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Onesta, 27, holds her two-month-old daughter, Diana. Left of her, wearing a white collar, is six-year-old Gloria, her older daughter. Onesta and Gloria fled conflict in South Sudan to start life over in Uganda. "I will only return when peace returns," Gloria says. (©2017 World Vision /photo by Kristy Allen-Shirley)

Because World Vision is active in nearly 100 countries, we’re able to effectively scale our emergency responses to address both urgent and ongoing needs of disaster-affected communities. Our focus is on providing for the most basic human needs — food, healthcare, water and sanitation, shelter, and child protection — but also on equipping children, families, and communities to improve their lives through education and jobs training.

World Vision is currently working in 25 emergencies across 28 countries, providing humanitarian aid to more than 8 million people. While some disasters draw attention from the media and the American public, most do not. Families and communities caught up in less visible crises struggle to overcome devastation and loss, often without any outside help. World Vision’s Silent Disasters Fund aims to fill this gap by providing vital resources to those who need them the most.

In Bangladesh, where 700,000 refugees have fled from Myanmar to escape ethnic violence, the Silent Disasters Fund helps families in refugee camps. World Vision provides tarps, blankets, sleeping mats, and rope to build shelters. We deliver staple foods, diagnose malnutrition in children, and help mothers learn to feed their children properly. Through Child-Friendly Spaces, children receive psychosocial care and protection in an environment that encourages play and learning.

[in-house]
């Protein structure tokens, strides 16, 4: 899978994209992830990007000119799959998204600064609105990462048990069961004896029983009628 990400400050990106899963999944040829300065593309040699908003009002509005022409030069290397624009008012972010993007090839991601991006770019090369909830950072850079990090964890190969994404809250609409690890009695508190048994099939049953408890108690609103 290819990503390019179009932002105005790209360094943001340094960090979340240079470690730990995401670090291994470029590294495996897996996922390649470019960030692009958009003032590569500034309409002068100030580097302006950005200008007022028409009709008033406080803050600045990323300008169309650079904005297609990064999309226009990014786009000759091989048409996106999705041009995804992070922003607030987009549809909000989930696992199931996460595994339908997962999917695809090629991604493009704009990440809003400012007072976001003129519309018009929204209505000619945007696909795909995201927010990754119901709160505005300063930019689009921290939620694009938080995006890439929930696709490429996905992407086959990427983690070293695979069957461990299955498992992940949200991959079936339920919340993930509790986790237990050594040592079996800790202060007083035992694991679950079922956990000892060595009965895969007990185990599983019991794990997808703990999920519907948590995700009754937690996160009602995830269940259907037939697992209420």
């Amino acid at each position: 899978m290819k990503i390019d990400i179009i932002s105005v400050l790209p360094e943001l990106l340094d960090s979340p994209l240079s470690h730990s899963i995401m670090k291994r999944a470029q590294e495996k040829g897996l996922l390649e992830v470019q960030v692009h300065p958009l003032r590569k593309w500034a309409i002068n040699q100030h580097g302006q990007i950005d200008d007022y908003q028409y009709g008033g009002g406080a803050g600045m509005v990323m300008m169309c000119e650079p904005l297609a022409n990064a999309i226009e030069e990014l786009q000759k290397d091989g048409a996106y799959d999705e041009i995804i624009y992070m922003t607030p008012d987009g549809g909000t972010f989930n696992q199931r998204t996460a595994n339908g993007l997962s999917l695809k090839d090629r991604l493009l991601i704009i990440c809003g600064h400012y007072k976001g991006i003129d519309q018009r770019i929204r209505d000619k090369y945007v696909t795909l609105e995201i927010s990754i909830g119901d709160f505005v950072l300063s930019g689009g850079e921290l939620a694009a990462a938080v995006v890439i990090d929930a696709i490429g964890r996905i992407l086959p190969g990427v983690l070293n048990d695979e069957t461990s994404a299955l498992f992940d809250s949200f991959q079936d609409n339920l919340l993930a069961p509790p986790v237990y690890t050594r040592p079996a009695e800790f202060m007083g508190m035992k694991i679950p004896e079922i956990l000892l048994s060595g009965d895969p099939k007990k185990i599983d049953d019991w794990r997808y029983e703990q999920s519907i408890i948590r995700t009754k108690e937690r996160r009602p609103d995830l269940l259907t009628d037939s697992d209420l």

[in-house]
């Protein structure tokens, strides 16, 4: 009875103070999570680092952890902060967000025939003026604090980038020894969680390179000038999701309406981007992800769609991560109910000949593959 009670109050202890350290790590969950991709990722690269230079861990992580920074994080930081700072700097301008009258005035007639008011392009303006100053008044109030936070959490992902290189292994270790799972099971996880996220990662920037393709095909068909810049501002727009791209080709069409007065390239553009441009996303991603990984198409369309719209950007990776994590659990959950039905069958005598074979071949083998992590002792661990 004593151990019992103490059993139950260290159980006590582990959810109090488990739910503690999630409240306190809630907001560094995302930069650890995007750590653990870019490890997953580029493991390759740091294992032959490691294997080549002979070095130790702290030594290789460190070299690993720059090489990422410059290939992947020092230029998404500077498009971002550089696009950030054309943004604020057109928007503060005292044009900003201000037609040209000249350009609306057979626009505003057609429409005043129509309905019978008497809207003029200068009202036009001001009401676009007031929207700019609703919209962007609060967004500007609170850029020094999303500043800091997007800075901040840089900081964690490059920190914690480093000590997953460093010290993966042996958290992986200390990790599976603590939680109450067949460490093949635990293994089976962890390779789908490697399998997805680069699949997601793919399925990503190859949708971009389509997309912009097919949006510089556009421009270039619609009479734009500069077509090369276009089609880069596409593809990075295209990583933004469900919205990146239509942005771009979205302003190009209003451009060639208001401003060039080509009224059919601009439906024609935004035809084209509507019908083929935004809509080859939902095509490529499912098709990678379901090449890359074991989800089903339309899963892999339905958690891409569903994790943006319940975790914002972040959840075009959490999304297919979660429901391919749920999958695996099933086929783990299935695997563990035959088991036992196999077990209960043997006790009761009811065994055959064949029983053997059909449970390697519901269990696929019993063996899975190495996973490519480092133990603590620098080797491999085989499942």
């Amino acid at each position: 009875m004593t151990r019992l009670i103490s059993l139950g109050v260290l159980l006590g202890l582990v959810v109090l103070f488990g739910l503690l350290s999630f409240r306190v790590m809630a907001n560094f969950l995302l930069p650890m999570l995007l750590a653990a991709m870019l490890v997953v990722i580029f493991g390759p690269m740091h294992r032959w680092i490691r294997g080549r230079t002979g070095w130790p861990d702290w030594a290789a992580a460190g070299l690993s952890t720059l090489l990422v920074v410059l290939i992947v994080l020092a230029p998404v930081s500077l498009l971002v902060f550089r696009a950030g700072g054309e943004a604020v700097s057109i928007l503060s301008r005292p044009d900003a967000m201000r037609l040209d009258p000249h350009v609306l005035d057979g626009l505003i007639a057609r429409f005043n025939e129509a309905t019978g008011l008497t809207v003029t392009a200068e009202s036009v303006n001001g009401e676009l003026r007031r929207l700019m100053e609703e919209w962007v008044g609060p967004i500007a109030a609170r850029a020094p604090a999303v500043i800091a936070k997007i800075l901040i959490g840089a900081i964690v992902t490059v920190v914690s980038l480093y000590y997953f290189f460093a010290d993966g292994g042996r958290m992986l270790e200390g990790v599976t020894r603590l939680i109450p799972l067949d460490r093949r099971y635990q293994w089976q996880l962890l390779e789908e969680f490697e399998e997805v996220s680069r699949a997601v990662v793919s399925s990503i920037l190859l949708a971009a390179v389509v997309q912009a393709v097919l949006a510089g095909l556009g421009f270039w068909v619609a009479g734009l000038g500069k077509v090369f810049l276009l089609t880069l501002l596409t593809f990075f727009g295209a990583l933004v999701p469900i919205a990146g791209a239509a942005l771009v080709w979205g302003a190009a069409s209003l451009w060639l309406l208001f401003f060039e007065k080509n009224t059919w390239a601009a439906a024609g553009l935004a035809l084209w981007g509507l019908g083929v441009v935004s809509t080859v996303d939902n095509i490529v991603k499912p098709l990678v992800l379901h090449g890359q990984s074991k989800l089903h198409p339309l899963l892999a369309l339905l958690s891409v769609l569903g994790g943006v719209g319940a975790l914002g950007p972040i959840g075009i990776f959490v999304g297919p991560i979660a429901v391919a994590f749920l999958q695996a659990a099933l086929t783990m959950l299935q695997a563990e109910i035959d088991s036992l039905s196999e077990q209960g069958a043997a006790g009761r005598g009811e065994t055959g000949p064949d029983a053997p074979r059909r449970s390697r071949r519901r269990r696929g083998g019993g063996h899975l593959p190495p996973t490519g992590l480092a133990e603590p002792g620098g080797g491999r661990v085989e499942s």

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Children sing and dance with children at the Child Friendly Space outside Kananga, in Kasai Central, DRC. (©2017 World Vision /photo by Kate Shaw)

In the Democratic Republic of the Congo’s Kasai region, which has been rocked by militia attacks and counterattacks by armed groups, children were heavily recruited into armed groups, and others were attacked by villagers who accused them of being militia members. At the height of the crisis, 1.7 million people fled their homes to live as wanderers in their own country, or as refugees in the neighboring country of Angola. Although World Vision has worked in the Democratic Republic of the Congo and Angola for years, we’ve scaled up our response to address the increasing needs resulting from this crisis.

Food and child protection came first. In partnership with the World Food Program, World Vision has distributed food items to more than 100,000 people in Kasai-Central since August 2017. We opened six Child-Friendly Spaces, conducted back-to-school distributions of school bags and supplies, and provided education programs to reach more than 30,000 children affected by the conflict.

With the help of donor partners like you, World Vision’s Refugee Crisis Fund will continue to make a difference in the lives of some of the world’s most vulnerable people and let them know they are not forgotten.

Topics: Emergency Relief, WV, Refugee Crisis, International Day